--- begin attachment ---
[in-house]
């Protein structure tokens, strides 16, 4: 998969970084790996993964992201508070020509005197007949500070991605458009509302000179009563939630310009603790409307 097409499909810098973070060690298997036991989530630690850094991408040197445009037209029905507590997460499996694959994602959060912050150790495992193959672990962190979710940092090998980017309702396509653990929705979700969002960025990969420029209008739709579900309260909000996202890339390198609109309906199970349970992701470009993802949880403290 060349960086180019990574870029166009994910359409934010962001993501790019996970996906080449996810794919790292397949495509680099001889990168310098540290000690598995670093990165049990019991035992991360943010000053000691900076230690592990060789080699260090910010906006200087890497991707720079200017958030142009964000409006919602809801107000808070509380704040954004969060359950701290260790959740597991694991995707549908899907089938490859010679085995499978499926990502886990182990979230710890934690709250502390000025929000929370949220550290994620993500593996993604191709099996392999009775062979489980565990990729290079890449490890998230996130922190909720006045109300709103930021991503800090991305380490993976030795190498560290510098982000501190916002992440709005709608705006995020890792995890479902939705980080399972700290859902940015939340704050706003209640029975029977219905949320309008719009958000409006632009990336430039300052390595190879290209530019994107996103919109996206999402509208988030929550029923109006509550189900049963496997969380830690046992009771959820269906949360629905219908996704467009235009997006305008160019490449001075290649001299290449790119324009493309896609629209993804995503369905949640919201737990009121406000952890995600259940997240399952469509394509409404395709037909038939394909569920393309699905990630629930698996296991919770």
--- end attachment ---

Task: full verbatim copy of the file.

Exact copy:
[in-house]
């Protein structure tokens, strides 16, 4: 998969970084790996993964992201508070020509005197007949500070991605458009509302000179009563939630310009603790409307 097409499909810098973070060690298997036991989530630690850094991408040197445009037209029905507590997460499996694959994602959060912050150790495992193959672990962190979710940092090998980017309702396509653990929705979700969002960025990969420029209008739709579900309260909000996202890339390198609109309906199970349970992701470009993802949880403290 060349960086180019990574870029166009994910359409934010962001993501790019996970996906080449996810794919790292397949495509680099001889990168310098540290000690598995670093990165049990019991035992991360943010000053000691900076230690592990060789080699260090910010906006200087890497991707720079200017958030142009964000409006919602809801107000808070509380704040954004969060359950701290260790959740597991694991995707549908899907089938490859010679085995499978499926990502886990182990979230710890934690709250502390000025929000929370949220550290994620993500593996993604191709099996392999009775062979489980565990990729290079890449490890998230996130922190909720006045109300709103930021991503800090991305380490993976030795190498560290510098982000501190916002992440709005709608705006995020890792995890479902939705980080399972700290859902940015939340704050706003209640029975029977219905949320309008719009958000409006632009990336430039300052390595190879290209530019994107996103919109996206999402509208988030929550029923109006509550189900049963496997969380830690046992009771959820269906949360629905219908996704467009235009997006305008160019490449001075290649001299290449790119324009493309896609629209993804995503369905949640919201737990009121406000952890995600259940997240399952469509394509409404395709037909038939394909569920393309699905990630629930698996296991919770």